Merel Roos van Zelderen, MA
Merel Roos van Zelderen, born in the Netherlands, Bachelor in Liberal Arts and Sciences at University of Utrecht (major Philosophy and minor in Journalism). Master in African Studies at University of Basel. Interested in Knowledge Production and Transfer, Challenging Perspectives. Now intern at EDACY.
Notions of culture and its significance in doing business with and in Africa
The acquaintance of cultural differences is an important matter for businesses that extend their activities abroad; it has gained much more attention in the last years due to the growing globalized activities of businesses. However, to what extent this attention to culture should be given is controversial and the debate contentious. The focus of this research is to understand the different notions of culture and the various arguments put forward that are whether against or for the appreciation of cultural impact on business relations. Through this a critical analysis is provided that will support the purpose of the research which is to comprehend what can affect business relations between Europa and Africa.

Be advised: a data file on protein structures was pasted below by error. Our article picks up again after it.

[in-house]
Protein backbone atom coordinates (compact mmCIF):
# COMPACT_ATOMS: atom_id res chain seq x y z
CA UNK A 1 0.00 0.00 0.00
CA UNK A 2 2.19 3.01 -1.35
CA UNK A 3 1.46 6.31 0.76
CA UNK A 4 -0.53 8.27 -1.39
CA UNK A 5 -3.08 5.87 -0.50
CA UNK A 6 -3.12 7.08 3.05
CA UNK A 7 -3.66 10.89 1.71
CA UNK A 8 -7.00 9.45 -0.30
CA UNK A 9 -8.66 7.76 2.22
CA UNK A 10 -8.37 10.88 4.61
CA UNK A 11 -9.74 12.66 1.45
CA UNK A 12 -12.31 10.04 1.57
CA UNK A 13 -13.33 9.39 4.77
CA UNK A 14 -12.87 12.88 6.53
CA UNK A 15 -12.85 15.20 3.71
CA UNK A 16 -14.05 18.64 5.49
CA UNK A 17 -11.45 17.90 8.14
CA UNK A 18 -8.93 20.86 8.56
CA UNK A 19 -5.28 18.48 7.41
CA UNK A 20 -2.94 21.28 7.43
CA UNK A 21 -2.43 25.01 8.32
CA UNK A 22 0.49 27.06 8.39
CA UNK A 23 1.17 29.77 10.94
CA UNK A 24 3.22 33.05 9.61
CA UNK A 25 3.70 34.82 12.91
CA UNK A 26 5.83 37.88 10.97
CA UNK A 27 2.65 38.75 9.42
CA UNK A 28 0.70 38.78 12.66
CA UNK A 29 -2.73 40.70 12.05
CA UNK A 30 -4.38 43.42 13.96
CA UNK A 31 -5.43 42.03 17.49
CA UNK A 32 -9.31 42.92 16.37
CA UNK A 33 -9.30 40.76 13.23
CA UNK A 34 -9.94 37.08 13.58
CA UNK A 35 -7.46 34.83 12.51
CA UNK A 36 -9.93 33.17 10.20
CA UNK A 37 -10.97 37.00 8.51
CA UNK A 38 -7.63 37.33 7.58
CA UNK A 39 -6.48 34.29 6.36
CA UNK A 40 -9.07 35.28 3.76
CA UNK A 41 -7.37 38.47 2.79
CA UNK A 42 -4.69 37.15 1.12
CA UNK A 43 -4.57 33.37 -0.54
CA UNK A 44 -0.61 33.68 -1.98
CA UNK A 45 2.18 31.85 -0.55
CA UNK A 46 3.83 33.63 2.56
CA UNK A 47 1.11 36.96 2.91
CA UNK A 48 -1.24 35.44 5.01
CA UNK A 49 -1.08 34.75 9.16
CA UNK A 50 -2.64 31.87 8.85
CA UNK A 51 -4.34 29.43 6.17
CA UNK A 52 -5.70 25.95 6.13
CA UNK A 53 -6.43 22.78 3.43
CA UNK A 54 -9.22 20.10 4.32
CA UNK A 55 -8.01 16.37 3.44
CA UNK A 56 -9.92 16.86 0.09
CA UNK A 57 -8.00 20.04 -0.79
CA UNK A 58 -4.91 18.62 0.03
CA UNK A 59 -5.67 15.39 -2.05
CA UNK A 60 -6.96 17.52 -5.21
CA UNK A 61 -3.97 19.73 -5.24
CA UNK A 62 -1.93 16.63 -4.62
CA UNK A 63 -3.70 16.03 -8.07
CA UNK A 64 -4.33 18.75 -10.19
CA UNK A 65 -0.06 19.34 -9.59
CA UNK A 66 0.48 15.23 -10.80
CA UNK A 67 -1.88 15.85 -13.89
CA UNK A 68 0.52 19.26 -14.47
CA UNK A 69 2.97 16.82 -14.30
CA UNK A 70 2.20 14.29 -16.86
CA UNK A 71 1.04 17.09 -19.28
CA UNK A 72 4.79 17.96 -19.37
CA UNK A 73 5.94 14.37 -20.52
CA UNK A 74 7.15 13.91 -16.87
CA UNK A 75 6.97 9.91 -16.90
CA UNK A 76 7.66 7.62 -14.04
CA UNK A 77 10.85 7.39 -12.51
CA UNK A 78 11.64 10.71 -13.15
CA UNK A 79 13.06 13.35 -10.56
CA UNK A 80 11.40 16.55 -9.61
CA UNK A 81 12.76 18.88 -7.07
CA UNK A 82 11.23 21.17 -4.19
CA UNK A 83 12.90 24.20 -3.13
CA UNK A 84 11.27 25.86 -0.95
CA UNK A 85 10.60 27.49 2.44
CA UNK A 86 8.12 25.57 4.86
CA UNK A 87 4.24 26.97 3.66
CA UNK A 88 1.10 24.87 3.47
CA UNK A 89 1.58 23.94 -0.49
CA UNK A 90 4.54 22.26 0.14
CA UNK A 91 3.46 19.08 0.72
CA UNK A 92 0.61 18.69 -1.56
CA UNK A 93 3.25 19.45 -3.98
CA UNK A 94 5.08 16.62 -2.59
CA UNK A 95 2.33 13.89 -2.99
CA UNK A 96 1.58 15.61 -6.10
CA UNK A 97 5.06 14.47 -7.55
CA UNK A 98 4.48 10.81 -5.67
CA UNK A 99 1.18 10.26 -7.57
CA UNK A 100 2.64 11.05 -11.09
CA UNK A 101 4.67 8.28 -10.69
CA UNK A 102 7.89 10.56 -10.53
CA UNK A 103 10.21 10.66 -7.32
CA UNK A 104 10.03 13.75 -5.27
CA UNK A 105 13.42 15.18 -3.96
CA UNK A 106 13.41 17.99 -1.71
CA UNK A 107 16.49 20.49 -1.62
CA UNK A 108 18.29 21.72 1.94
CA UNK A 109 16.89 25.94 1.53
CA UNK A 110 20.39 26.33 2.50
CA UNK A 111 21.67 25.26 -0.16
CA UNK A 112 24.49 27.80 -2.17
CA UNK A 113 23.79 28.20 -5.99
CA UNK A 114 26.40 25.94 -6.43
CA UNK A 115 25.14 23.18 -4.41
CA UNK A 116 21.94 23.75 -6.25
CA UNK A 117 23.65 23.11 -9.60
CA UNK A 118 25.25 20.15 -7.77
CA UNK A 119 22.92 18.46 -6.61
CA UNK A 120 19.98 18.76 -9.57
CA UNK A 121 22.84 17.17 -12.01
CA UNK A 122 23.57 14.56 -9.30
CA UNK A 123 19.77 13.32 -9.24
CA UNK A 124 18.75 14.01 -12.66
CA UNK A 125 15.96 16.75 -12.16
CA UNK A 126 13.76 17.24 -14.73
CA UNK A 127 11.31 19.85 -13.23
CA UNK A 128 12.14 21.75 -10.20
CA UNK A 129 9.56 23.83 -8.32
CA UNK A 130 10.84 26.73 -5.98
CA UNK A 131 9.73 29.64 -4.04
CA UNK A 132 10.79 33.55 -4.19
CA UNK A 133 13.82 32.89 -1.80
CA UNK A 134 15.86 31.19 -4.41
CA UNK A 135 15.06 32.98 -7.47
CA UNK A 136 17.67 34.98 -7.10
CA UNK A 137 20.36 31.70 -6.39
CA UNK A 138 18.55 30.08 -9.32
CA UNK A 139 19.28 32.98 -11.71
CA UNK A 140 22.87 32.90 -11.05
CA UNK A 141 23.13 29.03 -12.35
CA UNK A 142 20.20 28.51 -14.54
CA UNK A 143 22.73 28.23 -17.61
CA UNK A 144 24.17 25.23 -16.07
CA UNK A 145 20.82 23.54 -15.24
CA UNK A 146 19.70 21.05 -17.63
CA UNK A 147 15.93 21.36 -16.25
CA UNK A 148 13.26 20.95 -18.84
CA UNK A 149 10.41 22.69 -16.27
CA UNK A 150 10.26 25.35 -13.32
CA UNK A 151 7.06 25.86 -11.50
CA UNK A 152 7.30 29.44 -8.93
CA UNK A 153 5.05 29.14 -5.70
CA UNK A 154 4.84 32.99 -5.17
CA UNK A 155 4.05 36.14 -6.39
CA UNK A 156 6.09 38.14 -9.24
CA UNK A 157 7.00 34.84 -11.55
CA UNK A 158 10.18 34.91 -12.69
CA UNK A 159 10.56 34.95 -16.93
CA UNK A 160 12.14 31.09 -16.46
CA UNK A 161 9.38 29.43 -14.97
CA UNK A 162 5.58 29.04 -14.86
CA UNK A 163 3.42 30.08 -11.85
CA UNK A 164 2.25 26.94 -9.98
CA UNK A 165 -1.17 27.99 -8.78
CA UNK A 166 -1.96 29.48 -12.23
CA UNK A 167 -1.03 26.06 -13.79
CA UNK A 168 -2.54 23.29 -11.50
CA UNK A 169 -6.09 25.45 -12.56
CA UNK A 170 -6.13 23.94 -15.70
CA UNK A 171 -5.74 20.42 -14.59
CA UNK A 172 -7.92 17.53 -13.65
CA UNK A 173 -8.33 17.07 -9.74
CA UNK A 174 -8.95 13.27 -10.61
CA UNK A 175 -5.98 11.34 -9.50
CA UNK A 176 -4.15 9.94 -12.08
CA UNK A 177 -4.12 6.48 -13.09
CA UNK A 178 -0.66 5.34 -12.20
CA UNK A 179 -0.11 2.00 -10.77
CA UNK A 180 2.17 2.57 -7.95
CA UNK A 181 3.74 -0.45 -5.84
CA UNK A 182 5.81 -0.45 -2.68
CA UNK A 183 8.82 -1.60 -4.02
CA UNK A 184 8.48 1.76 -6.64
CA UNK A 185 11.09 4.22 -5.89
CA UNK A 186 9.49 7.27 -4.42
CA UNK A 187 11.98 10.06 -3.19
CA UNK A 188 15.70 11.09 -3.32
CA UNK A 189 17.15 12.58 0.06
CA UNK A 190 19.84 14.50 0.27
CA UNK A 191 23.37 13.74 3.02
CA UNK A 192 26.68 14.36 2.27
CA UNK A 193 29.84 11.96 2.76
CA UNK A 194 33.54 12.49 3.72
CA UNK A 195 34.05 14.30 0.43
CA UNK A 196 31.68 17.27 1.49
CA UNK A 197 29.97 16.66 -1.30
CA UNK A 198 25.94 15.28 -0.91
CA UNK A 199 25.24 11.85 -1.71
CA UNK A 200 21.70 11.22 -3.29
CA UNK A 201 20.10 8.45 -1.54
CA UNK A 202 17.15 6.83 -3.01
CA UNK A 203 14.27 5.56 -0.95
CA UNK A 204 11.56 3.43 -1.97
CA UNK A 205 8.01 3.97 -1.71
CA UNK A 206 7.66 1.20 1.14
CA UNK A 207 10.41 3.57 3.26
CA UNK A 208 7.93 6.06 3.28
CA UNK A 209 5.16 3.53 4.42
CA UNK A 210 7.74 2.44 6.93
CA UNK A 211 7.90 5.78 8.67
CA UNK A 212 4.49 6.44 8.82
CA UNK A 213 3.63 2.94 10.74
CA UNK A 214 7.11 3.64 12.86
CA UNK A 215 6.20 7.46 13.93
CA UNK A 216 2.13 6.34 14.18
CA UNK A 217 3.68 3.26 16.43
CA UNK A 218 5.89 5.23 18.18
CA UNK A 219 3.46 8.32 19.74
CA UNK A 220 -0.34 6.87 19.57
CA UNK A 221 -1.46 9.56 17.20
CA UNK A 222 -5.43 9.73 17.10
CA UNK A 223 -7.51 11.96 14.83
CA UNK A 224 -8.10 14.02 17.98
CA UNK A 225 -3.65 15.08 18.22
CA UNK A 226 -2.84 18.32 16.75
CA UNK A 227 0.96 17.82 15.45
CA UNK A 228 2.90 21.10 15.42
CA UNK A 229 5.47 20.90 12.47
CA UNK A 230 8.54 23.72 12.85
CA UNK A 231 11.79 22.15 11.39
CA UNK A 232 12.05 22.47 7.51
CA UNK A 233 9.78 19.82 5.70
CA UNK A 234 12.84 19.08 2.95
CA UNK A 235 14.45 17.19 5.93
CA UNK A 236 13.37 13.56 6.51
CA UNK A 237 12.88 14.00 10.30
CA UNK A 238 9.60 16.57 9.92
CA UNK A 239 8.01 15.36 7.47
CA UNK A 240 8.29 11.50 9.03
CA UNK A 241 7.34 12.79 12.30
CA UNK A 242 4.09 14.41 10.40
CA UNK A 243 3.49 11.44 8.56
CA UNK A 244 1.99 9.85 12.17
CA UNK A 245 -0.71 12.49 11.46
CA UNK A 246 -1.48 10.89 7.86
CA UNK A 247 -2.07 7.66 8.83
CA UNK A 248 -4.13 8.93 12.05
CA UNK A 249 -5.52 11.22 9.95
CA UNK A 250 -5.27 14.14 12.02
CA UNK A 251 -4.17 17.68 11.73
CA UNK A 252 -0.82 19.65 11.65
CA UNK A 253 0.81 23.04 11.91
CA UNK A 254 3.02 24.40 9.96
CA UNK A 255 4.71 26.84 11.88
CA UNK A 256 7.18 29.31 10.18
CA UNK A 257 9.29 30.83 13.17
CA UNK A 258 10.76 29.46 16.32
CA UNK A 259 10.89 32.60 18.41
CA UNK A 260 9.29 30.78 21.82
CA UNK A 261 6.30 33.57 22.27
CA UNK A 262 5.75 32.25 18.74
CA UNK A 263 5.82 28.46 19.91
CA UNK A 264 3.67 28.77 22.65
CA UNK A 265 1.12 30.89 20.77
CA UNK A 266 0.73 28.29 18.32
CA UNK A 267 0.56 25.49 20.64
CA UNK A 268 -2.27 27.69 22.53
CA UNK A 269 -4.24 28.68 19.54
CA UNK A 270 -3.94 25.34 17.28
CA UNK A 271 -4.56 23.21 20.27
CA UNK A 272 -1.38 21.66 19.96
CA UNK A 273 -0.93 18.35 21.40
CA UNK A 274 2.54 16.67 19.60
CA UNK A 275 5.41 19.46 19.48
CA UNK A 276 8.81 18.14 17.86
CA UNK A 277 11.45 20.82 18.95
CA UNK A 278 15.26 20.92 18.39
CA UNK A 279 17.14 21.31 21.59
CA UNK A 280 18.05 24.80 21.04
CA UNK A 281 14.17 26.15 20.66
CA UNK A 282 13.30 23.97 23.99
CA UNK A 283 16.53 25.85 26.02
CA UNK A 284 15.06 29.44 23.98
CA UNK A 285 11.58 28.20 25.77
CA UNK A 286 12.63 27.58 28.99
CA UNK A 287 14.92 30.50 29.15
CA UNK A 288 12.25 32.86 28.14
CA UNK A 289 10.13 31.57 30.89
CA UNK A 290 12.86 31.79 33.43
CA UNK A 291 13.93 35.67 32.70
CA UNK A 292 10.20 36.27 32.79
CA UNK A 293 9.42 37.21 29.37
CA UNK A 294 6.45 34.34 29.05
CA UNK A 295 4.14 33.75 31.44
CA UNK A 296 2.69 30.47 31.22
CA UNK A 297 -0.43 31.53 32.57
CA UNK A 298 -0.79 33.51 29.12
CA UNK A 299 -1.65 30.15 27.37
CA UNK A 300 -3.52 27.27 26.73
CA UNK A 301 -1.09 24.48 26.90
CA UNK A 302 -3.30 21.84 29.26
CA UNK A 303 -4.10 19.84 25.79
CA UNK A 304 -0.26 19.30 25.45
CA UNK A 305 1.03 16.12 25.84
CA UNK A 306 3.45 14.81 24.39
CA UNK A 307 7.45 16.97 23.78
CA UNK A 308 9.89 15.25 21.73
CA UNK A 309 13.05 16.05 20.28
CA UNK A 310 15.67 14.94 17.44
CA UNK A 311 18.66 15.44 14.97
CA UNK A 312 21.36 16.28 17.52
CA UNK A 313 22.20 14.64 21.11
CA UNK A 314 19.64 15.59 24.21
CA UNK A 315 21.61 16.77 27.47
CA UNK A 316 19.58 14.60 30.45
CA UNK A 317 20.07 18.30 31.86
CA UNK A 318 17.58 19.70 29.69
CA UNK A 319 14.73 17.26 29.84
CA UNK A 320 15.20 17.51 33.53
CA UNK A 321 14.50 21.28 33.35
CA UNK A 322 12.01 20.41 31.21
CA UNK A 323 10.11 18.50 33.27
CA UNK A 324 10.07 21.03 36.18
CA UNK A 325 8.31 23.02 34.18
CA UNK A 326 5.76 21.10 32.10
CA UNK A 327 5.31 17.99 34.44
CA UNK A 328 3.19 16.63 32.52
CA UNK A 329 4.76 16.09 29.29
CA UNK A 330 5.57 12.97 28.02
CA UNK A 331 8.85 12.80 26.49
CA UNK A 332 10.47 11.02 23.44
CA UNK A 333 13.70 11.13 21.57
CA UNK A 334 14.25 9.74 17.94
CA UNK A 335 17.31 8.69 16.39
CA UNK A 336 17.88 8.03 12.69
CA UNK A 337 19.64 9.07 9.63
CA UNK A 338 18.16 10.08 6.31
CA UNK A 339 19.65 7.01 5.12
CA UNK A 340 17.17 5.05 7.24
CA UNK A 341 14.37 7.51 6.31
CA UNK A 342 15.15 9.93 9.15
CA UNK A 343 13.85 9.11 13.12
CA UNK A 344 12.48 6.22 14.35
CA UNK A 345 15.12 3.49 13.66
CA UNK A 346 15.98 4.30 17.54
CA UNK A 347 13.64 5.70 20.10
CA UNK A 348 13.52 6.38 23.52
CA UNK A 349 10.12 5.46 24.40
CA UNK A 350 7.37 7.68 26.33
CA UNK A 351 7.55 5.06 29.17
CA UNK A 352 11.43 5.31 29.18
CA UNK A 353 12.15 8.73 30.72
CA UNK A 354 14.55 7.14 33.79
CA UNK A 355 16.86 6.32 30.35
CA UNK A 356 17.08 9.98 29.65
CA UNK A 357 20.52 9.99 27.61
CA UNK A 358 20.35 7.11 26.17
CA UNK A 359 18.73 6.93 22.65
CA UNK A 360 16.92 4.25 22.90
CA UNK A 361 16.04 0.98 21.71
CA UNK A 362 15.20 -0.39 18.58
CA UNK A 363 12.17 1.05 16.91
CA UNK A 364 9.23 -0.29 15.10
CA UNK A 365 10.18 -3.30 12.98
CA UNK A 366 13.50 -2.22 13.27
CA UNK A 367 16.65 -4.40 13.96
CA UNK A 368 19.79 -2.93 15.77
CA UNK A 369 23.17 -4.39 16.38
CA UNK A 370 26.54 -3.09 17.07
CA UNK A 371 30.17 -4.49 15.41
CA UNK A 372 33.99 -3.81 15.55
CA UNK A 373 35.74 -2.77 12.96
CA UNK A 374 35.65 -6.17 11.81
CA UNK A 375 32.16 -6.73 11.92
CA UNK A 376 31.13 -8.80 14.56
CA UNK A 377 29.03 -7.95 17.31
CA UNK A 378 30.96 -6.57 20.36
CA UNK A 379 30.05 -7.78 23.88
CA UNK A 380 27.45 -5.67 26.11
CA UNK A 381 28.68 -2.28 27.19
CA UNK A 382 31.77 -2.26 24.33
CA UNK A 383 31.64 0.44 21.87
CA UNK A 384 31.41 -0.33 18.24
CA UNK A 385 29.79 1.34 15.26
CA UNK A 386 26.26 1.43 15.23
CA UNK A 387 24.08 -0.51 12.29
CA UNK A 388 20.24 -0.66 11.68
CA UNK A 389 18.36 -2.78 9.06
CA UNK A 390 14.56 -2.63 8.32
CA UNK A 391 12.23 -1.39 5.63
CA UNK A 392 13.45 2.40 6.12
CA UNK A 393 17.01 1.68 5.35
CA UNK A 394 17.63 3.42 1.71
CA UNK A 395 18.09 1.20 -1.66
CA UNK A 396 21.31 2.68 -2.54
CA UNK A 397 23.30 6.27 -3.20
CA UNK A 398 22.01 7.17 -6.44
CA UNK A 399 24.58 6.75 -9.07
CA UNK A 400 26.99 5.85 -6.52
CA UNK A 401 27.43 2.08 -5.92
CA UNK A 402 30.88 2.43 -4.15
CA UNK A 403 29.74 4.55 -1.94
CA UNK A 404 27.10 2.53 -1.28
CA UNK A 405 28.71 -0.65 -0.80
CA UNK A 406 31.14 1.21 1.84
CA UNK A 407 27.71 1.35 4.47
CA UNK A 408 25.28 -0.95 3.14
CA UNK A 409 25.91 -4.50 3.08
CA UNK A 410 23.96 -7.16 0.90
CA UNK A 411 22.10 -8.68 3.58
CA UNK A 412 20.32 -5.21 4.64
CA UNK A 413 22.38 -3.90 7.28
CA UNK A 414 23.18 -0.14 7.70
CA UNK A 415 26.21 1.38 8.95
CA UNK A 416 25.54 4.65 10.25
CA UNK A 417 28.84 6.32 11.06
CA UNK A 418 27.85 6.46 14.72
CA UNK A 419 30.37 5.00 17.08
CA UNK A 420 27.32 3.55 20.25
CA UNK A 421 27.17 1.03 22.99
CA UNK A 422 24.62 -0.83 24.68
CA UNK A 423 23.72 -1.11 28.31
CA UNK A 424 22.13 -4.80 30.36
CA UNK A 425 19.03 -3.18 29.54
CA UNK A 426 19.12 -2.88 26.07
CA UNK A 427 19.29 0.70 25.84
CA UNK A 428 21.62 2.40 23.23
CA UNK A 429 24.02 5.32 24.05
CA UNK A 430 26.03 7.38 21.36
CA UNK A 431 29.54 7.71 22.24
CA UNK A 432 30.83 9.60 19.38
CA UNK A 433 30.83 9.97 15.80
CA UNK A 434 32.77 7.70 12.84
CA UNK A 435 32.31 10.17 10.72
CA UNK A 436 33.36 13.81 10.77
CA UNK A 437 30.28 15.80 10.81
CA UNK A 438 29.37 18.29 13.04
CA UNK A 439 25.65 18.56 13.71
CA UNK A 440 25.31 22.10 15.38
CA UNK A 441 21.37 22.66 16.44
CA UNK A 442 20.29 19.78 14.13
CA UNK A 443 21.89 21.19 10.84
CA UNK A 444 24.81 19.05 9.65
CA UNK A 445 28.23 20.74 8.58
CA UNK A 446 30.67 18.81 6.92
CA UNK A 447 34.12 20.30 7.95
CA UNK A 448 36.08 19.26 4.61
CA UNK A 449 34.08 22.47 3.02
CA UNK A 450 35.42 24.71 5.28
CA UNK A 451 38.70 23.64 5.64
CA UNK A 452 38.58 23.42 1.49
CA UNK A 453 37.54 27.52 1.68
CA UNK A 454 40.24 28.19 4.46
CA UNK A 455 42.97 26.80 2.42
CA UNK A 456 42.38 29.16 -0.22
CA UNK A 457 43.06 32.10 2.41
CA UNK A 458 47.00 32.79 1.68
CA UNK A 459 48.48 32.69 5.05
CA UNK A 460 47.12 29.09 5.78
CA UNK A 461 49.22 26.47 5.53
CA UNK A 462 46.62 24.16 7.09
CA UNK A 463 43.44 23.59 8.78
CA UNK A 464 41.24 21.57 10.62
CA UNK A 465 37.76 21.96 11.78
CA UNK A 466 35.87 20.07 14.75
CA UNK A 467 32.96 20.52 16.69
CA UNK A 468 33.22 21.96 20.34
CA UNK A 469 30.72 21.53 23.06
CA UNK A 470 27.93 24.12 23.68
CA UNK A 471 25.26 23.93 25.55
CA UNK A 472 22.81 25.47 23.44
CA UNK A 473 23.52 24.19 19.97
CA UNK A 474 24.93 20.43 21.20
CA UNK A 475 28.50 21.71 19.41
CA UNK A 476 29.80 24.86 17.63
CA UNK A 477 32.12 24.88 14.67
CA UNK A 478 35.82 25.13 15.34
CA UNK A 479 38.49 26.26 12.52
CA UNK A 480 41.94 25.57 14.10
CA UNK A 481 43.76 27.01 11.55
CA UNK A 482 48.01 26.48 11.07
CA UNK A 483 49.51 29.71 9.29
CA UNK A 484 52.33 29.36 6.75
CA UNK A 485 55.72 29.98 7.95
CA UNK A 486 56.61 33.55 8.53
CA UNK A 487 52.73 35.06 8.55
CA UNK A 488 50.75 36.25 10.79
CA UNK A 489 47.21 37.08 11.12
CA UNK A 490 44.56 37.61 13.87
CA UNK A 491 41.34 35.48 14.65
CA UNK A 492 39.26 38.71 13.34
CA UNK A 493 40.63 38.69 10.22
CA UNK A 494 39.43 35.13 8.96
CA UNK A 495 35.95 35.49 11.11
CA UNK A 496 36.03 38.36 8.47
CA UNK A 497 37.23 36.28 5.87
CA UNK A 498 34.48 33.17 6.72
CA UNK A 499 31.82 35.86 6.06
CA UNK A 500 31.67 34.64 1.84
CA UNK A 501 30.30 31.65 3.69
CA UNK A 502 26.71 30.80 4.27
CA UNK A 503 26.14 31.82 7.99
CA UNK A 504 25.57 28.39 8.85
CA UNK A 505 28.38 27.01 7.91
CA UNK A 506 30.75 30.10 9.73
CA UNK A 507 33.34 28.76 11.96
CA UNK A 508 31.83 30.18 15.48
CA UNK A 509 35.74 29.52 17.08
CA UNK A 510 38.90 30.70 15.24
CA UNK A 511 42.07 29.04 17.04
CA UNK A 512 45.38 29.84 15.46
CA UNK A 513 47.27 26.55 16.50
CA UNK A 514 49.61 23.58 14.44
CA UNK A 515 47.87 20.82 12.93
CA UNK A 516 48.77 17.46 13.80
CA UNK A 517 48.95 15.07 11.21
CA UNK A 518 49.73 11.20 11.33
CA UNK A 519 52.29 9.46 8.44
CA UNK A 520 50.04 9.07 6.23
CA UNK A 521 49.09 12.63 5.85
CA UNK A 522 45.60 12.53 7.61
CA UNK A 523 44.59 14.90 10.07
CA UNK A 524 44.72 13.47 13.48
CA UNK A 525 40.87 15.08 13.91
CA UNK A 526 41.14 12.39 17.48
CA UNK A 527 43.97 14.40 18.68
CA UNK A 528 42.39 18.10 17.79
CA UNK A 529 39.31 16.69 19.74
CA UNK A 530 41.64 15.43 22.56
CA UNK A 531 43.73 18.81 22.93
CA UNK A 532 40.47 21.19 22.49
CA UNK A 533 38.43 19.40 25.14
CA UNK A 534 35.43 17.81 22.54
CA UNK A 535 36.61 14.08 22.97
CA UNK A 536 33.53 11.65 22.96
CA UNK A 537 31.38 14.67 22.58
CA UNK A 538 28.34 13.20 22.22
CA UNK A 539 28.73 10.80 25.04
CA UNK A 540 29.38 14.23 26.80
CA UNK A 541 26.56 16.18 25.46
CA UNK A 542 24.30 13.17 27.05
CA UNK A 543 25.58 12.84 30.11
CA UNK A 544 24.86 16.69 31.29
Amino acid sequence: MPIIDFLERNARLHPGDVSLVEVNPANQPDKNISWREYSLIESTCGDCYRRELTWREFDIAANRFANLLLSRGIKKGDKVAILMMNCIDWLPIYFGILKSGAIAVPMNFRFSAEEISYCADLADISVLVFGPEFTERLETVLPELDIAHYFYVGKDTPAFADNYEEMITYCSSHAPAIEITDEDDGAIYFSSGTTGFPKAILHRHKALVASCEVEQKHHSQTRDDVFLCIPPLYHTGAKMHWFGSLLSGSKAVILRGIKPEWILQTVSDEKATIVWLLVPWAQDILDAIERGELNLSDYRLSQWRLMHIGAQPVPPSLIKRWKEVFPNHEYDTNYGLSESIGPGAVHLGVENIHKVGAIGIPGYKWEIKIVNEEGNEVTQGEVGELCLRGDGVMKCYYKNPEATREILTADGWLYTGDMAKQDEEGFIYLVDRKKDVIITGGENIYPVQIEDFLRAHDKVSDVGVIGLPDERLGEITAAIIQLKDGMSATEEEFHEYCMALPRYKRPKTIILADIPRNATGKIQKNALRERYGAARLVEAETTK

The rich theoretical framework that sought out various perspectives in the debate, and also their strengths and weaknesses have proved that the present approach towards culture may be perceived problematic. Culture, as in cross-cultural studies, has been made a construct, meaning that cultural differences can be measured by means of measurements. The notion of culture became a statistical one, resulting in the acceptance that others’ can now simply claim to know another culture. The approach is for many reasons dubious, in particular because there is not enough or no space created for those who are in fact in that culture. Cultural bias, ethnocentricity stances, the need to apply universalized models and theories elsewhere in an insensitive manner are highly criticized flaws.
Responding to the needs of culture and its numerous approaches, which is to unite theory with practice, ten face-to-face interviews are conducted with people who support and connect business relations between Europe and Africa. Through a qualitative data analysis of those transcripts, codes were created that provided insights in the ‘real-world’ side. As a result that similarities and inconsistencies with the theoretical side can be found.
The main conclusions drawn here is that the meanings attached to others’ behaviour and customs, whether that is called as culturally related or not, do matter in doing business with and in Africa. It is for this reason that more awareness should be raised and thus not for the sole understandings of cultural differences and its approaches. There is therefore an urge to create a floor for a pluralism of meanings towards the same phenomena.